Yolk

In a fleece, suint and grease combine into what is often called yolk. This substance protects the skin and fiber, keeping both elastic and smooth, and aids in maintaining staple structure. Yolk is hydrophobic and adds to the water-repellent quality the F-layer provides to every fiber’s cuticle (see “Wooltripping: What’s Inside the Not-So-Familiar Wool Fiber?” by Deborah Robson, Spin Off Spring 2018).

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Lanolin

If you wash greasy wool and let the water cool after taking out the fiber, you will get a redeposition of the grease at the washing basin, close to the water surface. It’s possible to harvest it, and after cleaning and removing the impurities, you would have lanolin, a good emulsifier and skin care product for making unguents and skin cream. However, extracting the lanolin needs to be done carefully, removing all pesticides and insecticides that may be contained in the grease.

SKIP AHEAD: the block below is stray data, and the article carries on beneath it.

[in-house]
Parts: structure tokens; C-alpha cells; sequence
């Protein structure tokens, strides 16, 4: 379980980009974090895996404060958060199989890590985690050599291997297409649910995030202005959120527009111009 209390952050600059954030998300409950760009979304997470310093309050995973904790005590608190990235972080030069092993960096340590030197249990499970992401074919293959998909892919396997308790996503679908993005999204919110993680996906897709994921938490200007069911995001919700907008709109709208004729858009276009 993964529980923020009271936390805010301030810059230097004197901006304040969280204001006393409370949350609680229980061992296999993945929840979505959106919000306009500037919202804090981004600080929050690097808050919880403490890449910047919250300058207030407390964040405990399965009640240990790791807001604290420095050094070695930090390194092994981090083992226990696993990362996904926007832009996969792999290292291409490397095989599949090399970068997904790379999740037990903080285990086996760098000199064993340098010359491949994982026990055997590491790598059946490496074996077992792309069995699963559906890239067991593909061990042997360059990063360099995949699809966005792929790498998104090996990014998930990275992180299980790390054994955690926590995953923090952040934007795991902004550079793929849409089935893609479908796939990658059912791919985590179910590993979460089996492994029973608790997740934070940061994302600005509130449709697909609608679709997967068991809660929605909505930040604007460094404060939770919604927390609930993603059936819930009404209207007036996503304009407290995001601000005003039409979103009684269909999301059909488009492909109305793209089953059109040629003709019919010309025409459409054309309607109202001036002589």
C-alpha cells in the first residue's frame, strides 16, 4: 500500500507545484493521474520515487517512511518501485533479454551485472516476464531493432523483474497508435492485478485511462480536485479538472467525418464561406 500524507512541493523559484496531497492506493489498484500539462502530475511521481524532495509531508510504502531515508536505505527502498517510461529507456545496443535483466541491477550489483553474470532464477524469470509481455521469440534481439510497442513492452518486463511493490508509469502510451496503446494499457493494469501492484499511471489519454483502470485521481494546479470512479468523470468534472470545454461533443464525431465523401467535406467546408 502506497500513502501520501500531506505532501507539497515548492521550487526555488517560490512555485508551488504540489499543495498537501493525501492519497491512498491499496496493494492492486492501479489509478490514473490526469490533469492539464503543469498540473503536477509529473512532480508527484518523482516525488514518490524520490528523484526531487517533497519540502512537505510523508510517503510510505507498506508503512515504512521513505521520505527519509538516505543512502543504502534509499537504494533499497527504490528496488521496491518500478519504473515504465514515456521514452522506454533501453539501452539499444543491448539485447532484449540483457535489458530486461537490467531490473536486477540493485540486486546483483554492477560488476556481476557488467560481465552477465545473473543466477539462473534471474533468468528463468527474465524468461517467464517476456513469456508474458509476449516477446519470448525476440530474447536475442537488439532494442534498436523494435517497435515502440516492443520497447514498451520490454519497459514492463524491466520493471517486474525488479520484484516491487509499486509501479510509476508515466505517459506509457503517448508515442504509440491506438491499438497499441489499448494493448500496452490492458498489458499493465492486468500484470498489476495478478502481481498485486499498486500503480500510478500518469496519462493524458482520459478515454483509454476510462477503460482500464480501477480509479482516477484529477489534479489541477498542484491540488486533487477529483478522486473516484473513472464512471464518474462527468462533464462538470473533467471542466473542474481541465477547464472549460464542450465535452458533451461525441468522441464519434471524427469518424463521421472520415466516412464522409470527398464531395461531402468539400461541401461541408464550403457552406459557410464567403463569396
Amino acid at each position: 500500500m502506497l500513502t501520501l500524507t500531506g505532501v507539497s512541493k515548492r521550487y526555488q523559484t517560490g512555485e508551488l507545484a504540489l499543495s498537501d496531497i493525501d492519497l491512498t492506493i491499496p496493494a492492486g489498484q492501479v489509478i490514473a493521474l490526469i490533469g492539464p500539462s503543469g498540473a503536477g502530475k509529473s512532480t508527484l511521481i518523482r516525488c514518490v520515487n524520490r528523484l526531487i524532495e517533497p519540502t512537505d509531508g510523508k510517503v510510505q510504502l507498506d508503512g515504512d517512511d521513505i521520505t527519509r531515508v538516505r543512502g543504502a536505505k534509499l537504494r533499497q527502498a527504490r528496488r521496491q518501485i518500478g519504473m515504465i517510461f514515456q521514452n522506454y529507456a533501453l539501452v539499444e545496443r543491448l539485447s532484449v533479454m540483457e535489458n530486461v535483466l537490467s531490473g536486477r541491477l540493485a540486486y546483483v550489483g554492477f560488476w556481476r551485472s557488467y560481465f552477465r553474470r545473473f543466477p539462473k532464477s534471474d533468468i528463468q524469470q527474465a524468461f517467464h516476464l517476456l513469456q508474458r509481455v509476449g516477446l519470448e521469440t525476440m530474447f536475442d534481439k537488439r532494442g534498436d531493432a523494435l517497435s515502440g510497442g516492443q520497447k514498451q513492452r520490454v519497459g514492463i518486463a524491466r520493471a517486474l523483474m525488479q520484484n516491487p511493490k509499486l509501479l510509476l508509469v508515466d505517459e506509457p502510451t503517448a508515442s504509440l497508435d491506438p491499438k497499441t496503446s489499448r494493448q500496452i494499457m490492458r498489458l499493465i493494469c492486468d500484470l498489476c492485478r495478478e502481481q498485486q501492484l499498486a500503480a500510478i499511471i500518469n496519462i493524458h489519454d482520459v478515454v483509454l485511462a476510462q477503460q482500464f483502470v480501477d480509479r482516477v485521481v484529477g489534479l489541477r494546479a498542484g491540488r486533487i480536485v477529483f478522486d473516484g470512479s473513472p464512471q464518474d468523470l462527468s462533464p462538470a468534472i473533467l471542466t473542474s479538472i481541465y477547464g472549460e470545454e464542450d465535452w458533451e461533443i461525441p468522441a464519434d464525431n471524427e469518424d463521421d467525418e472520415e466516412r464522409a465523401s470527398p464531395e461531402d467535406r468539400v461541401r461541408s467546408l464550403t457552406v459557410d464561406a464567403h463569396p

grease-Lanolin

Use lanolin in homemade ointments and creams, but be mindful to remove all impurities.

Washing

Wool grease is not water soluble, and its consistency depends on the temperature. At about 104°F (40°C), it turns from a solid to a liquid. This melting point may be a little lower or higher depending on the composition of the grease, breed, flock, individual sheep, feeding, and other factors. With this in mind, we can choose a water temperature for wool washing. To remove grease, the water temperature needs to be at least several degrees higher than the melting point of grease, or 110°F (44°C), during the whole washing process. Otherwise, the grease will re-deposit on the fiber.